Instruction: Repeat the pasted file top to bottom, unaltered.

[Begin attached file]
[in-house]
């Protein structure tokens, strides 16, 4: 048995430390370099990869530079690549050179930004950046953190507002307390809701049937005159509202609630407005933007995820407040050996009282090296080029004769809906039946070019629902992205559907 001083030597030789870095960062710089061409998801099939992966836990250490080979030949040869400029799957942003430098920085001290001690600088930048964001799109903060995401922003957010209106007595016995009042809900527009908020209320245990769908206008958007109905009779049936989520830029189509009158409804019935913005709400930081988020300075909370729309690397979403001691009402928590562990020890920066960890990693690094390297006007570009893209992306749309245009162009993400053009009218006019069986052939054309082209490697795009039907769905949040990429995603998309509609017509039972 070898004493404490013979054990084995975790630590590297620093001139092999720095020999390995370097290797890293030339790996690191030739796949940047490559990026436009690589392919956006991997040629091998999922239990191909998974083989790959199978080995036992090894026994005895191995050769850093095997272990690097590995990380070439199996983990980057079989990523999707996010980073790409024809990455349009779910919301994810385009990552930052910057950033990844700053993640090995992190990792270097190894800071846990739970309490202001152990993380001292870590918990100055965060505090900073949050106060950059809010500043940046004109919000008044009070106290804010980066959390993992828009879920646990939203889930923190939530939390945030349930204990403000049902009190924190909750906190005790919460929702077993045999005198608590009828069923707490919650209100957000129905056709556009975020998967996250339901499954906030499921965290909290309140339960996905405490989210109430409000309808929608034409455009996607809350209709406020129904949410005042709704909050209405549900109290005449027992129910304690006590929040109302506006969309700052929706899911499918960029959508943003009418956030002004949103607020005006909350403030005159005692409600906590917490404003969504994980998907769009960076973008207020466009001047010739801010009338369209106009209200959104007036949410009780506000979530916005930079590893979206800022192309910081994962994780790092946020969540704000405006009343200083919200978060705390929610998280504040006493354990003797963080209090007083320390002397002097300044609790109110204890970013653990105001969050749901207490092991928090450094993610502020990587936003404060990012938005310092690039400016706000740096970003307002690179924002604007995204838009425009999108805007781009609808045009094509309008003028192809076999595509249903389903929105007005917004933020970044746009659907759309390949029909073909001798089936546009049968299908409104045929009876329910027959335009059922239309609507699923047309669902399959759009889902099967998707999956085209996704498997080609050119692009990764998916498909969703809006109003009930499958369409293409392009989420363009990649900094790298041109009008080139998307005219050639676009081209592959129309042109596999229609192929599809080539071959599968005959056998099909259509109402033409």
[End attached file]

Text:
[in-house]
């Protein structure tokens, strides 16, 4: 048995430390370099990869530079690549050179930004950046953190507002307390809701049937005159509202609630407005933007995820407040050996009282090296080029004769809906039946070019629902992205559907 001083030597030789870095960062710089061409998801099939992966836990250490080979030949040869400029799957942003430098920085001290001690600088930048964001799109903060995401922003957010209106007595016995009042809900527009908020209320245990769908206008958007109905009779049936989520830029189509009158409804019935913005709400930081988020300075909370729309690397979403001691009402928590562990020890920066960890990693690094390297006007570009893209992306749309245009162009993400053009009218006019069986052939054309082209490697795009039907769905949040990429995603998309509609017509039972 070898004493404490013979054990084995975790630590590297620093001139092999720095020999390995370097290797890293030339790996690191030739796949940047490559990026436009690589392919956006991997040629091998999922239990191909998974083989790959199978080995036992090894026994005895191995050769850093095997272990690097590995990380070439199996983990980057079989990523999707996010980073790409024809990455349009779910919301994810385009990552930052910057950033990844700053993640090995992190990792270097190894800071846990739970309490202001152990993380001292870590918990100055965060505090900073949050106060950059809010500043940046004109919000008044009070106290804010980066959390993992828009879920646990939203889930923190939530939390945030349930204990403000049902009190924190909750906190005790919460929702077993045999005198608590009828069923707490919650209100957000129905056709556009975020998967996250339901499954906030499921965290909290309140339960996905405490989210109430409000309808929608034409455009996607809350209709406020129904949410005042709704909050209405549900109290005449027992129910304690006590929040109302506006969309700052929706899911499918960029959508943003009418956030002004949103607020005006909350403030005159005692409600906590917490404003969504994980998907769009960076973008207020466009001047010739801010009338369209106009209200959104007036949410009780506000979530916005930079590893979206800022192309910081994962994780790092946020969540704000405006009343200083919200978060705390929610998280504040006493354990003797963080209090007083320390002397002097300044609790109110204890970013653990105001969050749901207490092991928090450094993610502020990587936003404060990012938005310092690039400016706000740096970003307002690179924002604007995204838009425009999108805007781009609808045009094509309008003028192809076999595509249903389903929105007005917004933020970044746009659907759309390949029909073909001798089936546009049968299908409104045929009876329910027959335009059922239309609507699923047309669902399959759009889902099967998707999956085209996704498997080609050119692009990764998916498909969703809006109003009930499958369409293409392009989420363009990649900094790298041109009008080139998307005219050639676009081209592959129309042109596999229609192929599809080539071959599968005959056998099909259509109402033409």